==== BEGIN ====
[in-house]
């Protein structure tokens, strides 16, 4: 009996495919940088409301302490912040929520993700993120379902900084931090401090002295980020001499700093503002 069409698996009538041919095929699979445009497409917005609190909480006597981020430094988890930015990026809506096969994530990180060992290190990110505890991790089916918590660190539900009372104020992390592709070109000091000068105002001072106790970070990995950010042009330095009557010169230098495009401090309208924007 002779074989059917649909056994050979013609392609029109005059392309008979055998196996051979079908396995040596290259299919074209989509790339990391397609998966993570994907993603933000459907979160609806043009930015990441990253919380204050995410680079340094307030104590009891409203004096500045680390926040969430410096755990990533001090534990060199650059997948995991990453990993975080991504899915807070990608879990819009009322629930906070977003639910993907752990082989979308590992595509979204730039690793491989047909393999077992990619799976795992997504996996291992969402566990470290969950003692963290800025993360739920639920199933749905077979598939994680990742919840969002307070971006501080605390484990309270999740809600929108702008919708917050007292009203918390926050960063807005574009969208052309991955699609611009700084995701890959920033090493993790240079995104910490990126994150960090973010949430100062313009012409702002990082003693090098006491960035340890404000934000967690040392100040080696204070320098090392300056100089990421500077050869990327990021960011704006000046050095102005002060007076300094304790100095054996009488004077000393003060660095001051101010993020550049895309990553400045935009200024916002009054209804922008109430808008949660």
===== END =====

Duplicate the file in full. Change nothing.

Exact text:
[in-house]
């Protein structure tokens, strides 16, 4: 009996495919940088409301302490912040929520993700993120379902900084931090401090002295980020001499700093503002 069409698996009538041919095929699979445009497409917005609190909480006597981020430094988890930015990026809506096969994530990180060992290190990110505890991790089916918590660190539900009372104020992390592709070109000091000068105002001072106790970070990995950010042009330095009557010169230098495009401090309208924007 002779074989059917649909056994050979013609392609029109005059392309008979055998196996051979079908396995040596290259299919074209989509790339990391397609998966993570994907993603933000459907979160609806043009930015990441990253919380204050995410680079340094307030104590009891409203004096500045680390926040969430410096755990990533001090534990060199650059997948995991990453990993975080991504899915807070990608879990819009009322629930906070977003639910993907752990082989979308590992595509979204730039690793491989047909393999077992990619799976795992997504996996291992969402566990470290969950003692963290800025993360739920639920199933749905077979598939994680990742919840969002307070971006501080605390484990309270999740809600929108702008919708917050007292009203918390926050960063807005574009969208052309991955699609611009700084995701890959920033090493993790240079995104910490990126994150960090973010949430100062313009012409702002990082003693090098006491960035340890404000934000967690040392100040080696204070320098090392300056100089990421500077050869990327990021960011704006000046050095102005002060007076300094304790100095054996009488004077000393003060660095001051101010993020550049895309990553400045935009200024916002009054209804922008109430808008949660």